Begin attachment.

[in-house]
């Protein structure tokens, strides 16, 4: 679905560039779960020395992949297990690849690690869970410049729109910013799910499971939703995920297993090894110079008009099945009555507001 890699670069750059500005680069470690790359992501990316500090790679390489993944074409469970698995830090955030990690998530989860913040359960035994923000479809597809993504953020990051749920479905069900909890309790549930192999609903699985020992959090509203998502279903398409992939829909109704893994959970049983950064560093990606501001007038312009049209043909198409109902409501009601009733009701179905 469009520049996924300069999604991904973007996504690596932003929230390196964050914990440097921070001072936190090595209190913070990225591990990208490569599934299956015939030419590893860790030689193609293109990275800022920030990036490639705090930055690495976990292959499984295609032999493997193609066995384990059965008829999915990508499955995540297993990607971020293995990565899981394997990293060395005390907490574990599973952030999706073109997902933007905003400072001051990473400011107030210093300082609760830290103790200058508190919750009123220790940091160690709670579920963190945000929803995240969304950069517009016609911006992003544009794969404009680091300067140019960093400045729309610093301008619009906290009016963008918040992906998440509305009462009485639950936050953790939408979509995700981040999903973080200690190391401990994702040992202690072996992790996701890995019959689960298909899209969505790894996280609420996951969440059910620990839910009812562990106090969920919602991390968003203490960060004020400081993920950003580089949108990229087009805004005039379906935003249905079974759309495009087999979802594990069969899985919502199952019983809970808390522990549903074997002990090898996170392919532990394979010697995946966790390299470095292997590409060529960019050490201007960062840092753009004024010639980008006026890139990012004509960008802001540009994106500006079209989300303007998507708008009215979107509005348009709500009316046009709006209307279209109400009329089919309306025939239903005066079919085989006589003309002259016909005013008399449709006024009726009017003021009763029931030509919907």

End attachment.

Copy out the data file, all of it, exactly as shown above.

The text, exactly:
[in-house]
């Protein structure tokens, strides 16, 4: 679905560039779960020395992949297990690849690690869970410049729109910013799910499971939703995920297993090894110079008009099945009555507001 890699670069750059500005680069470690790359992501990316500090790679390489993944074409469970698995830090955030990690998530989860913040359960035994923000479809597809993504953020990051749920479905069900909890309790549930192999609903699985020992959090509203998502279903398409992939829909109704893994959970049983950064560093990606501001007038312009049209043909198409109902409501009601009733009701179905 469009520049996924300069999604991904973007996504690596932003929230390196964050914990440097921070001072936190090595209190913070990225591990990208490569599934299956015939030419590893860790030689193609293109990275800022920030990036490639705090930055690495976990292959499984295609032999493997193609066995384990059965008829999915990508499955995540297993990607971020293995990565899981394997990293060395005390907490574990599973952030999706073109997902933007905003400072001051990473400011107030210093300082609760830290103790200058508190919750009123220790940091160690709670579920963190945000929803995240969304950069517009016609911006992003544009794969404009680091300067140019960093400045729309610093301008619009906290009016963008918040992906998440509305009462009485639950936050953790939408979509995700981040999903973080200690190391401990994702040992202690072996992790996701890995019959689960298909899209969505790894996280609420996951969440059910620990839910009812562990106090969920919602991390968003203490960060004020400081993920950003580089949108990229087009805004005039379906935003249905079974759309495009087999979802594990069969899985919502199952019983809970808390522990549903074997002990090898996170392919532990394979010697995946966790390299470095292997590409060529960019050490201007960062840092753009004024010639980008006026890139990012004509960008802001540009994106500006079209989300303007998507708008009215979107509005348009709500009316046009709006209307279209109400009329089919309306025939239903005066079919085989006589003309002259016909005013008399449709006024009726009017003021009763029931030509919907």